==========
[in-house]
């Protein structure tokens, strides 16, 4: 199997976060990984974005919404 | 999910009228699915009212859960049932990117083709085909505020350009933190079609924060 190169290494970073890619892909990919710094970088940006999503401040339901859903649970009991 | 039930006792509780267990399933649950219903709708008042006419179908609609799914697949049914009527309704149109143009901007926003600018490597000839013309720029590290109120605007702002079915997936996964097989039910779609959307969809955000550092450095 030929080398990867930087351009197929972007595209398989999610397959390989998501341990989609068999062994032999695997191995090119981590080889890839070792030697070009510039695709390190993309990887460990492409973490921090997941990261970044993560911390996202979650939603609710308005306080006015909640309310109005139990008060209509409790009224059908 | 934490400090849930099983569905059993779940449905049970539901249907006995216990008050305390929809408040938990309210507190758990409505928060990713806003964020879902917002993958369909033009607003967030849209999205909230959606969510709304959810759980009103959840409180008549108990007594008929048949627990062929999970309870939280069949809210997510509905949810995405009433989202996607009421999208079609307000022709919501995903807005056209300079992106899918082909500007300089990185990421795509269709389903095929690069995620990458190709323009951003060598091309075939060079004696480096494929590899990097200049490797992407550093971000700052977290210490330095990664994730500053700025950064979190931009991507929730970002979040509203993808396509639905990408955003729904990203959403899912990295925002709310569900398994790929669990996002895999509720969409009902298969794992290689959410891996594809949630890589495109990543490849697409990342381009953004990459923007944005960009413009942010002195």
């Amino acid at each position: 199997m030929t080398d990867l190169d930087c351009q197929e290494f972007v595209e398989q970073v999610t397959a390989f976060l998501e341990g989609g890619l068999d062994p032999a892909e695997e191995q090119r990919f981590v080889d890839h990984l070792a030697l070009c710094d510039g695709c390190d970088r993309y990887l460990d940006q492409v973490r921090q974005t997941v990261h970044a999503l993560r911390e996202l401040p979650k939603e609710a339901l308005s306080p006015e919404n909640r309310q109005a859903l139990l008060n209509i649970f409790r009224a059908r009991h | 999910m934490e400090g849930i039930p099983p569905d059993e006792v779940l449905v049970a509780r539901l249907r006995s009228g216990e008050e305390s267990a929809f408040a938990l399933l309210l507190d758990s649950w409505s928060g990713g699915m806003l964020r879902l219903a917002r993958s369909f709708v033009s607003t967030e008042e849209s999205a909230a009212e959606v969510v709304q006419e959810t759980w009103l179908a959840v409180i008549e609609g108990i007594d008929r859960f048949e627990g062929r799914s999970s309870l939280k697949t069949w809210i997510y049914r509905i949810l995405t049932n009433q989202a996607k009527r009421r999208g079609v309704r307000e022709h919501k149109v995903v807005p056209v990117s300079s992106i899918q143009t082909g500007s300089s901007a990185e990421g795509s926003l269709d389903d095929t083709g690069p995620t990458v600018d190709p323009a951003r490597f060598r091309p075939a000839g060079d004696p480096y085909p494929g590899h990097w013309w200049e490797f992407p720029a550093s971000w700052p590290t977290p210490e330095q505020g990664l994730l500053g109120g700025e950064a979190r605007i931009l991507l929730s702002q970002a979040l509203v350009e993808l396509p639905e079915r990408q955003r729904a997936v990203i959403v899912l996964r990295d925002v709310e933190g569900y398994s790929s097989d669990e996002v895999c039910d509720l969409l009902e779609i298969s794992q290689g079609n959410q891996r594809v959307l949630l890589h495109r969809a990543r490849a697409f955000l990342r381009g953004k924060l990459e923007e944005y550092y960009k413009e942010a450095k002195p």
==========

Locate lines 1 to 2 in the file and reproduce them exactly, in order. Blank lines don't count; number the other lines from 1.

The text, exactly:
[in-house]
């Protein structure tokens, strides 16, 4: 199997976060990984974005919404 | 999910009228699915009212859960049932990117083709085909505020350009933190079609924060 190169290494970073890619892909990919710094970088940006999503401040339901859903649970009991 | 039930006792509780267990399933649950219903709708008042006419179908609609799914697949049914009527309704149109143009901007926003600018490597000839013309720029590290109120605007702002079915997936996964097989039910779609959307969809955000550092450095 030929080398990867930087351009197929972007595209398989999610397959390989998501341990989609068999062994032999695997191995090119981590080889890839070792030697070009510039695709390190993309990887460990492409973490921090997941990261970044993560911390996202979650939603609710308005306080006015909640309310109005139990008060209509409790009224059908 | 934490400090849930099983569905059993779940449905049970539901249907006995216990008050305390929809408040938990309210507190758990409505928060990713806003964020879902917002993958369909033009607003967030849209999205909230959606969510709304959810759980009103959840409180008549108990007594008929048949627990062929999970309870939280069949809210997510509905949810995405009433989202996607009421999208079609307000022709919501995903807005056209300079992106899918082909500007300089990185990421795509269709389903095929690069995620990458190709323009951003060598091309075939060079004696480096494929590899990097200049490797992407550093971000700052977290210490330095990664994730500053700025950064979190931009991507929730970002979040509203993808396509639905990408955003729904990203959403899912990295925002709310569900398994790929669990996002895999509720969409009902298969794992290689959410891996594809949630890589495109990543490849697409990342381009953004990459923007944005960009413009942010002195």